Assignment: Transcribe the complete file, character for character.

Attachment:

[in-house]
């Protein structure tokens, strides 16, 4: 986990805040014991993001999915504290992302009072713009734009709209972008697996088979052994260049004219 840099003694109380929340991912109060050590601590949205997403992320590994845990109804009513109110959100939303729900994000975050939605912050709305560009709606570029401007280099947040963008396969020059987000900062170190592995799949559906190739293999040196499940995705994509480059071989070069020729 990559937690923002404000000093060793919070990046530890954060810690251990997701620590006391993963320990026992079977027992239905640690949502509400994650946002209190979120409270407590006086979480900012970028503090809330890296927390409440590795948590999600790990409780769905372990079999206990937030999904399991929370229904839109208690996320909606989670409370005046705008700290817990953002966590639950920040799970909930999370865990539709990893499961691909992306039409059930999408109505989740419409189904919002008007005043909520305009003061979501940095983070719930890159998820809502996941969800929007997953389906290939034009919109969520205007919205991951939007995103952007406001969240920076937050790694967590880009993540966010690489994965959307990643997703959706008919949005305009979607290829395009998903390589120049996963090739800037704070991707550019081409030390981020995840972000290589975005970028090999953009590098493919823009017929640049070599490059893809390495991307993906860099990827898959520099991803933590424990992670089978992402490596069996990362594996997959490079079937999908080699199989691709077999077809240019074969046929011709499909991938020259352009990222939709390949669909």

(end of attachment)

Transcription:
[in-house]
């Protein structure tokens, strides 16, 4: 986990805040014991993001999915504290992302009072713009734009709209972008697996088979052994260049004219 840099003694109380929340991912109060050590601590949205997403992320590994845990109804009513109110959100939303729900994000975050939605912050709305560009709606570029401007280099947040963008396969020059987000900062170190592995799949559906190739293999040196499940995705994509480059071989070069020729 990559937690923002404000000093060793919070990046530890954060810690251990997701620590006391993963320990026992079977027992239905640690949502509400994650946002209190979120409270407590006086979480900012970028503090809330890296927390409440590795948590999600790990409780769905372990079999206990937030999904399991929370229904839109208690996320909606989670409370005046705008700290817990953002966590639950920040799970909930999370865990539709990893499961691909992306039409059930999408109505989740419409189904919002008007005043909520305009003061979501940095983070719930890159998820809502996941969800929007997953389906290939034009919109969520205007919205991951939007995103952007406001969240920076937050790694967590880009993540966010690489994965959307990643997703959706008919949005305009979607290829395009998903390589120049996963090739800037704070991707550019081409030390981020995840972000290589975005970028090999953009590098493919823009017929640049070599490059893809390495991307993906860099990827898959520099991803933590424990992670089978992402490596069996990362594996997959490079079937999908080699199989691709077999077809240019074969046929011709499909991938020259352009990222939709390949669909």